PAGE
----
Brain autoradiography in adrenalectomized rats injected with 3H‐corticosterone 2 hr before sacrifice was used to study the effect of aging and long‐term acetyl‐l‐carnitine treatment on the hippocampal glucocorticoid receptor. Densitometric analysis of silver grains in individual nerve cells of the hippocampus showed that pyramidal neurones of the CA1 field and granular cells of the dentate gyrus are richest in 3H‐corticosterone binding sites, whereas pyramidal neurons of the CA3 field have the lowest number of binding sites. There was a significant decline in the number of glucocorticoid receptors within the various hippocampal areas, both as the total number of 3H‐corticosterone binding sites and as the number per single pyramidal or granule neuron associated with aging and perhaps due to loss of adrenocorticoid‐competent neurons. The dentate gyrus and the CA1 region were mostly affected by the age‐dependent decrease in glucocorticoid receptors of the hippocampus. Twenty‐eight‐month‐old rats, treated with acetyl‐l‐carnitine for 7 months, showed a significantly higher number of 3H‐corticosterone binding sites within the various hippocampal regions examined than did age‐matched controls. The CA1 and the dentate gyrus were the regions most susceptible to amelioration by acetyl‐l‐carnitine treatment. These findings suggest a positive effect of acetyl‐l‐carnitine treatment on age‐related changes which occur in the hippocampus.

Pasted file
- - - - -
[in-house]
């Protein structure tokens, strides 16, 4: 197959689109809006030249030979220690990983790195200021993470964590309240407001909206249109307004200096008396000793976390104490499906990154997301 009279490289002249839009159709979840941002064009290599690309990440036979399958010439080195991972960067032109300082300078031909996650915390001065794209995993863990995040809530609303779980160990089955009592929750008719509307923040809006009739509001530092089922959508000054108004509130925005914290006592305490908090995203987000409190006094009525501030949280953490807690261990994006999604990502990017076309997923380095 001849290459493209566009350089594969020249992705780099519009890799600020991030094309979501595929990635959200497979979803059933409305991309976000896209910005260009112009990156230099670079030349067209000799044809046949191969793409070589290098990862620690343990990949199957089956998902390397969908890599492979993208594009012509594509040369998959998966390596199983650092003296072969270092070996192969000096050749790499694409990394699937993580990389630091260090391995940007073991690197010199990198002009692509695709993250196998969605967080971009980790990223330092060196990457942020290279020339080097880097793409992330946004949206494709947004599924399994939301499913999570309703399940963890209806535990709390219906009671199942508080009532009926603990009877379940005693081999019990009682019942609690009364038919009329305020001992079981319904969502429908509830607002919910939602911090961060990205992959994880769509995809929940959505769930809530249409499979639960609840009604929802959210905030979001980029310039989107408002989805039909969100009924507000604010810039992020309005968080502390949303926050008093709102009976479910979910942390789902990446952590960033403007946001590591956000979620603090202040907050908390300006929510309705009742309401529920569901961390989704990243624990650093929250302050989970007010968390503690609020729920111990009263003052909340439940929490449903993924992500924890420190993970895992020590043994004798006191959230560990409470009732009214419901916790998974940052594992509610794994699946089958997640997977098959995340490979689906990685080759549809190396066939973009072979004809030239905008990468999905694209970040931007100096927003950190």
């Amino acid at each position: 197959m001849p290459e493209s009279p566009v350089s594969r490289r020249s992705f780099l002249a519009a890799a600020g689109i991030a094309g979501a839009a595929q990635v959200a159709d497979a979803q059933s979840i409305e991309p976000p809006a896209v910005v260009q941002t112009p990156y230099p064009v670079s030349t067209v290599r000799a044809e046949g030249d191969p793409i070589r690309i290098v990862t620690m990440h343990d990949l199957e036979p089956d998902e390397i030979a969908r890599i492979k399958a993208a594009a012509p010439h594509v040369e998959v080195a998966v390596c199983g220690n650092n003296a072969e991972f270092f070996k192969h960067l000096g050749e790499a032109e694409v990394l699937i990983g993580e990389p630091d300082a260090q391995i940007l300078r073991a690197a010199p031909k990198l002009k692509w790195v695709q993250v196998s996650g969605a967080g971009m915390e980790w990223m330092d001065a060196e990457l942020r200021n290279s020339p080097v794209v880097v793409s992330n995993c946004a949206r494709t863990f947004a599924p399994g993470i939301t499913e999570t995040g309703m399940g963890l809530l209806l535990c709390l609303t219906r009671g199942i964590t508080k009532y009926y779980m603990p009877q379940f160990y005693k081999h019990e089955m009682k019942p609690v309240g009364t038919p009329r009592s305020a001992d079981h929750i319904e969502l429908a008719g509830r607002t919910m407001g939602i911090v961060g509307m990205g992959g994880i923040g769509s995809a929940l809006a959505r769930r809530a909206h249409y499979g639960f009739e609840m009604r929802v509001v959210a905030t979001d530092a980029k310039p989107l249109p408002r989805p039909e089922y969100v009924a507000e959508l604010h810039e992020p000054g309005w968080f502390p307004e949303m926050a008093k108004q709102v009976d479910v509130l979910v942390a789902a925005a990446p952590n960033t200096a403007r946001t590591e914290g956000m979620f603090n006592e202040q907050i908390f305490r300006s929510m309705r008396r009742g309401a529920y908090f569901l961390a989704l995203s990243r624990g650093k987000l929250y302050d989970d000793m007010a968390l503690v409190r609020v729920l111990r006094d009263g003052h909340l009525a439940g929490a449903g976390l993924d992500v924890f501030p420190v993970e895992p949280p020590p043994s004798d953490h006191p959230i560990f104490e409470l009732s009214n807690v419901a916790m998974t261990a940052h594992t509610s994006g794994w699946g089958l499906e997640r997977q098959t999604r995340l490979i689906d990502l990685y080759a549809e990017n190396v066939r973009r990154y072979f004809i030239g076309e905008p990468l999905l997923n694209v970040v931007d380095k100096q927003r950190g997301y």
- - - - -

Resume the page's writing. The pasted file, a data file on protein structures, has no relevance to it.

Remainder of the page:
- hippocampal adrenocorticoid rceptor autoradiography
ASJC Scopus subject areas
- Cellular and Molecular Neuroscience